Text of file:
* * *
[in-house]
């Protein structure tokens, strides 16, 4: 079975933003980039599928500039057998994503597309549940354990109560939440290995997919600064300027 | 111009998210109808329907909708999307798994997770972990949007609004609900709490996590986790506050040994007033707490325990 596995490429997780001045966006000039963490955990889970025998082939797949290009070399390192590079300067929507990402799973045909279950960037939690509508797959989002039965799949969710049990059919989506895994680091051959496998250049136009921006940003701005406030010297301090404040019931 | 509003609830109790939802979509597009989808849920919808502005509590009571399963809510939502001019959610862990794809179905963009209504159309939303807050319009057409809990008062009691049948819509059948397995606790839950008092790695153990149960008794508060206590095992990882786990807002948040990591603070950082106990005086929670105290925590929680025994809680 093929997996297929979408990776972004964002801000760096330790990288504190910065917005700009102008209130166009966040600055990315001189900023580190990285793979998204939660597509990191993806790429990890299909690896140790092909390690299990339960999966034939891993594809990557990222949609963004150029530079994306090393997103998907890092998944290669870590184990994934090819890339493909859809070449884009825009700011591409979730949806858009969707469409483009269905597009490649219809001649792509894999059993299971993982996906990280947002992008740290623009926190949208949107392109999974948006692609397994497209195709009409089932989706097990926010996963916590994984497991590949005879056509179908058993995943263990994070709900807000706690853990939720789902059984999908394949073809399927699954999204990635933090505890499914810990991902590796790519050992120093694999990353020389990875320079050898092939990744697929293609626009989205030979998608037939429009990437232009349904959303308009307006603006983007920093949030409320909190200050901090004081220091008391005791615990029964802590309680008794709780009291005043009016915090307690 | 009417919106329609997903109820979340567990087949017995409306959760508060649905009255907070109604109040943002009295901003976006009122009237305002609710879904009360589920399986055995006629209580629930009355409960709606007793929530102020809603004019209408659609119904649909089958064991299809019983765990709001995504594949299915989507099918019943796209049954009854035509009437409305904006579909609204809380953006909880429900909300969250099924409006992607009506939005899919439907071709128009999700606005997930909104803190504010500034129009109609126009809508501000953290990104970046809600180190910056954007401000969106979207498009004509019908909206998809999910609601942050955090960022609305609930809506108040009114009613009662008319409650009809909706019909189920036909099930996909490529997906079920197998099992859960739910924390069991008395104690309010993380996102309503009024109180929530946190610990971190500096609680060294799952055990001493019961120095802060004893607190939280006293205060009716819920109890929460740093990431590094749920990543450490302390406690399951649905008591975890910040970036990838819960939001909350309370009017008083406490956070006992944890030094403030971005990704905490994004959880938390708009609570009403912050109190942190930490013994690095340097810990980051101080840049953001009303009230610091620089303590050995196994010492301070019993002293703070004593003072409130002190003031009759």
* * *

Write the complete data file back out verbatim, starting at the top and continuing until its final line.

[in-house]
């Protein structure tokens, strides 16, 4: 079975933003980039599928500039057998994503597309549940354990109560939440290995997919600064300027 | 111009998210109808329907909708999307798994997770972990949007609004609900709490996590986790506050040994007033707490325990 596995490429997780001045966006000039963490955990889970025998082939797949290009070399390192590079300067929507990402799973045909279950960037939690509508797959989002039965799949969710049990059919989506895994680091051959496998250049136009921006940003701005406030010297301090404040019931 | 509003609830109790939802979509597009989808849920919808502005509590009571399963809510939502001019959610862990794809179905963009209504159309939303807050319009057409809990008062009691049948819509059948397995606790839950008092790695153990149960008794508060206590095992990882786990807002948040990591603070950082106990005086929670105290925590929680025994809680 093929997996297929979408990776972004964002801000760096330790990288504190910065917005700009102008209130166009966040600055990315001189900023580190990285793979998204939660597509990191993806790429990890299909690896140790092909390690299990339960999966034939891993594809990557990222949609963004150029530079994306090393997103998907890092998944290669870590184990994934090819890339493909859809070449884009825009700011591409979730949806858009969707469409483009269905597009490649219809001649792509894999059993299971993982996906990280947002992008740290623009926190949208949107392109999974948006692609397994497209195709009409089932989706097990926010996963916590994984497991590949005879056509179908058993995943263990994070709900807000706690853990939720789902059984999908394949073809399927699954999204990635933090505890499914810990991902590796790519050992120093694999990353020389990875320079050898092939990744697929293609626009989205030979998608037939429009990437232009349904959303308009307006603006983007920093949030409320909190200050901090004081220091008391005791615990029964802590309680008794709780009291005043009016915090307690 | 009417919106329609997903109820979340567990087949017995409306959760508060649905009255907070109604109040943002009295901003976006009122009237305002609710879904009360589920399986055995006629209580629930009355409960709606007793929530102020809603004019209408659609119904649909089958064991299809019983765990709001995504594949299915989507099918019943796209049954009854035509009437409305904006579909609204809380953006909880429900909300969250099924409006992607009506939005899919439907071709128009999700606005997930909104803190504010500034129009109609126009809508501000953290990104970046809600180190910056954007401000969106979207498009004509019908909206998809999910609601942050955090960022609305609930809506108040009114009613009662008319409650009809909706019909189920036909099930996909490529997906079920197998099992859960739910924390069991008395104690309010993380996102309503009024109180929530946190610990971190500096609680060294799952055990001493019961120095802060004893607190939280006293205060009716819920109890929460740093990431590094749920990543450490302390406690399951649905008591975890910040970036990838819960939001909350309370009017008083406490956070006992944890030094403030971005990704905490994004959880938390708009609570009403912050109190942190930490013994690095340097810990980051101080840049953001009303009230610091620089303590050995196994010492301070019993002293703070004593003072409130002190003031009759």